So, Tomarchio was able to act as a bank, filling the void left by a lack of basic services — at 30% interest of course. The January 21 Australian said that a business had now offered to donate an ATM. The shire council is in negotiations with Bendigo Bank to become its Laverton agent.

These measures will undermine the ability for operators like Tomarchio to exploit impoverished Aboriginal communities, but other proposed "solutions" could do more damage than good.

Centrelink was preparing to recommend to Aboriginal affairs minister Jenny Macklin that the policy of "welfare quarantining" be extended to communities like Laverton, "as a means of reducing Mr Tomarchio's access to Aborigines' welfare payments", the January 19 Australian said.

Welfare quarantining, introduced in 2007 to Northern Territory Aboriginal communities as part of the intervention, converts 50% of welfare payments into a "Basics" card that can only be spent on food, clothing and medical supplies, and only at certain stores.

Widely condemned as a racist, controlling measure, Centrelink was proposing that the policy be used to protect people from moneylenders like Tomarchio.

But this would only limit the amount that Tomarchio could take from people — to 50% of their income. What's more, NT Aboriginal people living under welfare quarantining have reported ways around the restrictive Basics card system — using the card to buy goods then returning them for cash refunds. There is now guarantee that Tomarchio couldn't take people's Basics cards as payment, using them to buy his own food or clothing.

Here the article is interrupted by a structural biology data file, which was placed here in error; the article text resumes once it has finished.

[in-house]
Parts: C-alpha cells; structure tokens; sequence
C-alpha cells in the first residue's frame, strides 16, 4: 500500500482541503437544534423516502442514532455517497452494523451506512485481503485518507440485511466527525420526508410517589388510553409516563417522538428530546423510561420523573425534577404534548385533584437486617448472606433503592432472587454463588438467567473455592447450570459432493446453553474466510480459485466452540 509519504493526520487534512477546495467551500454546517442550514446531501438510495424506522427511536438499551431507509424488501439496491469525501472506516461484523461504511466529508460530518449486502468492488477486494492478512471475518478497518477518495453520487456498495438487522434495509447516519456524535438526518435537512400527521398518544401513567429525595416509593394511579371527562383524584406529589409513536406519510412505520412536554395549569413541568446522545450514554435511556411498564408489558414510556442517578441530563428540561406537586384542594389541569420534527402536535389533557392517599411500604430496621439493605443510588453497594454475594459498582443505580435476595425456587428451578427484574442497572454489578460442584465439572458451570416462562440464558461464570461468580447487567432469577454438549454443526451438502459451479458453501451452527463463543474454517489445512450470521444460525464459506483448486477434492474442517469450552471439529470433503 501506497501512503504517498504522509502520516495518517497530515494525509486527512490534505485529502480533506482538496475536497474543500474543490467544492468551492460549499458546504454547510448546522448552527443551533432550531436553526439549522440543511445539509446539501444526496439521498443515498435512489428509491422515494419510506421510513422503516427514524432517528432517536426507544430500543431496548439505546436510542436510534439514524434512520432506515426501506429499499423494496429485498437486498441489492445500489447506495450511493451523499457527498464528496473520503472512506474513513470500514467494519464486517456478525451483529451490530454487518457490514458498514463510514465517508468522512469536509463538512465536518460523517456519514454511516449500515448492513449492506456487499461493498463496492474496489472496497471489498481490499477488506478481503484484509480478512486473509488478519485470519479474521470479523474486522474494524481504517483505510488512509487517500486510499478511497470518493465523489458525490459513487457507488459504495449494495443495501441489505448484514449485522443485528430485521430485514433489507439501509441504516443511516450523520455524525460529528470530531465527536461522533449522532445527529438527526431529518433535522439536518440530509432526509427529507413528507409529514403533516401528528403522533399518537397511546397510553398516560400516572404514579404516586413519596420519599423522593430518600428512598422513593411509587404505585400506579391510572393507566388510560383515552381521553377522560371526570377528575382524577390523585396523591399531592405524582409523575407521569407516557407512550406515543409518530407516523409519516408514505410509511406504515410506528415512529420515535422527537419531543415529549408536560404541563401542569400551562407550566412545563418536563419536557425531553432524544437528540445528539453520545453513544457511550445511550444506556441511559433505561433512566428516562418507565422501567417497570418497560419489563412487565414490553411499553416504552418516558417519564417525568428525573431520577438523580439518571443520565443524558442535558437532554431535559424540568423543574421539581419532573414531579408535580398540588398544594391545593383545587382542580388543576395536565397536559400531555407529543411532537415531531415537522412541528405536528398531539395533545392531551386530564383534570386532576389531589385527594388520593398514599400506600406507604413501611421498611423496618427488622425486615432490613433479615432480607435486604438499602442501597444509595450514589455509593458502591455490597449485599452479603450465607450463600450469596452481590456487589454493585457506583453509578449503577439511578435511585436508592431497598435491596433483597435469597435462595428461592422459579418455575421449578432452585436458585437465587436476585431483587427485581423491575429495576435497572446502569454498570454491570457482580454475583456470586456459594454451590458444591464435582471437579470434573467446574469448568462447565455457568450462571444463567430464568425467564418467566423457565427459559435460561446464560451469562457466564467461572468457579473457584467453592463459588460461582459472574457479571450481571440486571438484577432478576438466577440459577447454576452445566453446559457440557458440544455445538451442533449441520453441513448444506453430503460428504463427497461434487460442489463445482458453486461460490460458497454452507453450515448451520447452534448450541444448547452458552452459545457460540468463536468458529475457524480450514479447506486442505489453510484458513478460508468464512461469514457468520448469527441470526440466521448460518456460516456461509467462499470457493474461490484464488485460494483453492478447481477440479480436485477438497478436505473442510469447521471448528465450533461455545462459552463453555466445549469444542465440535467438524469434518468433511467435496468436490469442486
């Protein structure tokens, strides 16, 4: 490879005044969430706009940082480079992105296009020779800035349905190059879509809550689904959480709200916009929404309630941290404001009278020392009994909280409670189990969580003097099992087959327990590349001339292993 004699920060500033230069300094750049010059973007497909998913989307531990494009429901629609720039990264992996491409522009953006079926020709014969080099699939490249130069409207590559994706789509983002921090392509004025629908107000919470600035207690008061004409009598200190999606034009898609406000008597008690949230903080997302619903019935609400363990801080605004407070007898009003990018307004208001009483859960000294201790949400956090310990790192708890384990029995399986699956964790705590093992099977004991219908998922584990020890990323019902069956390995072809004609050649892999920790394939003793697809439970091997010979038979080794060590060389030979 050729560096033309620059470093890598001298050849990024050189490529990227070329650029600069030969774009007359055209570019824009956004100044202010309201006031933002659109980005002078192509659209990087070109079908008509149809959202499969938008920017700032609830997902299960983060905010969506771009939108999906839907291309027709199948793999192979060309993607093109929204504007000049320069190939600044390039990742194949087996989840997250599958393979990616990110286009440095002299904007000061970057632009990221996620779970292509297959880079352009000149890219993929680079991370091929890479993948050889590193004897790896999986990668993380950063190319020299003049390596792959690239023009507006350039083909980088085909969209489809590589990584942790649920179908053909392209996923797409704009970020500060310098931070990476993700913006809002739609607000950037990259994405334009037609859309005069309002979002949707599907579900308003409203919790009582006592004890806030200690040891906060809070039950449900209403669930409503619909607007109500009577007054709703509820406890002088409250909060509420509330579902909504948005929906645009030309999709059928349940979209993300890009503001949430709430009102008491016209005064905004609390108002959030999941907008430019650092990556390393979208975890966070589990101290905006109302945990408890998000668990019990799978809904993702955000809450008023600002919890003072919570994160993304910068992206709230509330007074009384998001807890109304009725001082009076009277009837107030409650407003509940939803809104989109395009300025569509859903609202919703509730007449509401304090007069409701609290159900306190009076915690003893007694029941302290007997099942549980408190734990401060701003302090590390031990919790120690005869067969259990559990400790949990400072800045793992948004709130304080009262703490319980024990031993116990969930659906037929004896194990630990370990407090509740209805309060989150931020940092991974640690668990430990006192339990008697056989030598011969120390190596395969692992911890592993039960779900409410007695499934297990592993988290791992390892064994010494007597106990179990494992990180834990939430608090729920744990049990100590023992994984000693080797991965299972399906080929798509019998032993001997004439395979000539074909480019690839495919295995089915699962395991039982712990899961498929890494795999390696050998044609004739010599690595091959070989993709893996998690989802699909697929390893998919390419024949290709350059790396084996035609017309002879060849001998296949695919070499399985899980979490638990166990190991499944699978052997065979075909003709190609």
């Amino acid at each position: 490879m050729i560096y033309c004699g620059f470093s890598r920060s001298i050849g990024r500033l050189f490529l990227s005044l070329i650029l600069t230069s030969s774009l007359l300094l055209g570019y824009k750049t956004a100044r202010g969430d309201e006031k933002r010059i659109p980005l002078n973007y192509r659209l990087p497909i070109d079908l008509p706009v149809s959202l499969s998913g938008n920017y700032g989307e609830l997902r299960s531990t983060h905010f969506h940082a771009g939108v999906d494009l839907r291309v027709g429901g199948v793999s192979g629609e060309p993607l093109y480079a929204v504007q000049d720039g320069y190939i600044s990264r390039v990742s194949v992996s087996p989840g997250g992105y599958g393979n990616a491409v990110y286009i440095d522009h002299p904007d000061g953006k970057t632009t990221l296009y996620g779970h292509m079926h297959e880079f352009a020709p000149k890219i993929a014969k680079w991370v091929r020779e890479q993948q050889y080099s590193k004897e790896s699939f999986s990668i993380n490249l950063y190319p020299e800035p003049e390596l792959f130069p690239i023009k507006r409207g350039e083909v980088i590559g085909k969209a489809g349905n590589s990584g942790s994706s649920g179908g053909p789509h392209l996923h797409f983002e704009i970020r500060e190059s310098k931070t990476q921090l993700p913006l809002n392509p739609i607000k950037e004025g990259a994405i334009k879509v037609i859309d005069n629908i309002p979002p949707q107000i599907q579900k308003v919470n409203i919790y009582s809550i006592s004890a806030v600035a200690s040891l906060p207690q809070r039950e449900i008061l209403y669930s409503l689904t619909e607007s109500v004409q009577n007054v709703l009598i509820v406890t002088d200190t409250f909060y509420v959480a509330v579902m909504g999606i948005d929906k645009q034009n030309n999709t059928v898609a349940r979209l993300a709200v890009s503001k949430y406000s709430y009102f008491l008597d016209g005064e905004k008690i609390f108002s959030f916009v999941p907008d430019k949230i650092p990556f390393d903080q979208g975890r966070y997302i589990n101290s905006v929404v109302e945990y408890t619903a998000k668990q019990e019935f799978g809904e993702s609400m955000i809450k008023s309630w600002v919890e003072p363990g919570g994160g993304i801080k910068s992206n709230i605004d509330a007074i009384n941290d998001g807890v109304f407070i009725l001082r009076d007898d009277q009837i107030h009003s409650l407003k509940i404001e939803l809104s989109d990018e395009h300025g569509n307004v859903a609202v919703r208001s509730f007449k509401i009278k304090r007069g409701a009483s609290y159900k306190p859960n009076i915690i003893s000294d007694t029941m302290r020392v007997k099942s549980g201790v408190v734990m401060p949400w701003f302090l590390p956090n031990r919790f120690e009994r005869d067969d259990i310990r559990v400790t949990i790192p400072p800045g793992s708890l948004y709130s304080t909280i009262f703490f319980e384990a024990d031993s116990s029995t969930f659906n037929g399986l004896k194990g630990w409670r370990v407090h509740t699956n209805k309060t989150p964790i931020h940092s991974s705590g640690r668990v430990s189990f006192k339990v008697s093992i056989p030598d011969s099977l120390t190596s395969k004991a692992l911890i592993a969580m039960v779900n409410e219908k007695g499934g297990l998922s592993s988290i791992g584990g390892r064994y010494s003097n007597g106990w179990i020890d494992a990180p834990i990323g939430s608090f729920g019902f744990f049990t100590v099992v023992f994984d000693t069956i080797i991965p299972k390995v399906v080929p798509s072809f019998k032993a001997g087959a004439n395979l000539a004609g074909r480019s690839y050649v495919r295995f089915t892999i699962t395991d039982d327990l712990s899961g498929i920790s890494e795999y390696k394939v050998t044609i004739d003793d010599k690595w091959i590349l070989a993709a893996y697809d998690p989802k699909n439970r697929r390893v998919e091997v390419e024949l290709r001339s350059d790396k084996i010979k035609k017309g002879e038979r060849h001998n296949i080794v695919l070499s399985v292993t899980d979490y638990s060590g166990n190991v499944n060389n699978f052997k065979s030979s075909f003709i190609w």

Welfare quarantining is unlikely to hurt the Tomarchios of the world.

But it would certainly hurt Tomarchio's victims.

Since it was introduced, there have been three government-commissioned reports into welfare quarantining. All have noted a marked decline in health and wellbeing

The government's own statistics show that reports of domestic violence are up 61% since it was introduced. Substance abuse is up 77% and 13% more infants have been hospitalised for malnutrition.

In short, all the policy does is decrease the power that impoverished people have over their own income. As a result, poverty and the related violence and abuse, increases.

The police statistics showed the marked decline in violence after people stopped paying the exorbitant fees to Tomarchio and had more control over their own money. In fact, it's likely that demand for loans from people like Tomarchio would increase under programs that reduced people's discretionary income.

Real protection from operators like Tomarchio requires massive, long-term public investment in ending poverty in remote Aboriginal communities. Laverton has been a dying town for a long time, despite being located in the heart of the WA mining boom.

Unless real efforts are made to direct the wealth of the boom to those who most need it, vultures like Tomachio will find ways to make money out of those with the least.